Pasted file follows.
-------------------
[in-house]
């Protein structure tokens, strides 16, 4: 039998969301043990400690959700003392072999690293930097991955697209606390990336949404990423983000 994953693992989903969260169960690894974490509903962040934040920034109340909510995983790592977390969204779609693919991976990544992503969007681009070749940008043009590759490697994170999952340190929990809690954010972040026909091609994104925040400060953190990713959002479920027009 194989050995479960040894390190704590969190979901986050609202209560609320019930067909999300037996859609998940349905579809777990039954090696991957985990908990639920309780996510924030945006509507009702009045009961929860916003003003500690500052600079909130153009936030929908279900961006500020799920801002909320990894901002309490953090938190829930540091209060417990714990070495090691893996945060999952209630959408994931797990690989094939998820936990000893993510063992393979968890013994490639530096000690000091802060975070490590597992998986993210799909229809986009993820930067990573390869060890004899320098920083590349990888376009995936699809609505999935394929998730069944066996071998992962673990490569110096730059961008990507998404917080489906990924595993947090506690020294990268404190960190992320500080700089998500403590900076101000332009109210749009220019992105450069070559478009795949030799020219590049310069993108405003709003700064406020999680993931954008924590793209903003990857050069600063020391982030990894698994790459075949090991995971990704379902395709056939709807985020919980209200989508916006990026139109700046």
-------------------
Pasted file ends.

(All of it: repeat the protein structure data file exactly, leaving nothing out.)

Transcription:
[in-house]
């Protein structure tokens, strides 16, 4: 039998969301043990400690959700003392072999690293930097991955697209606390990336949404990423983000 994953693992989903969260169960690894974490509903962040934040920034109340909510995983790592977390969204779609693919991976990544992503969007681009070749940008043009590759490697994170999952340190929990809690954010972040026909091609994104925040400060953190990713959002479920027009 194989050995479960040894390190704590969190979901986050609202209560609320019930067909999300037996859609998940349905579809777990039954090696991957985990908990639920309780996510924030945006509507009702009045009961929860916003003003500690500052600079909130153009936030929908279900961006500020799920801002909320990894901002309490953090938190829930540091209060417990714990070495090691893996945060999952209630959408994931797990690989094939998820936990000893993510063992393979968890013994490639530096000690000091802060975070490590597992998986993210799909229809986009993820930067990573390869060890004899320098920083590349990888376009995936699809609505999935394929998730069944066996071998992962673990490569110096730059961008990507998404917080489906990924595993947090506690020294990268404190960190992320500080700089998500403590900076101000332009109210749009220019992105450069070559478009795949030799020219590049310069993108405003709003700064406020999680993931954008924590793209903003990857050069600063020391982030990894698994790459075949090991995971990704379902395709056939709807985020919980209200989508916006990026139109700046």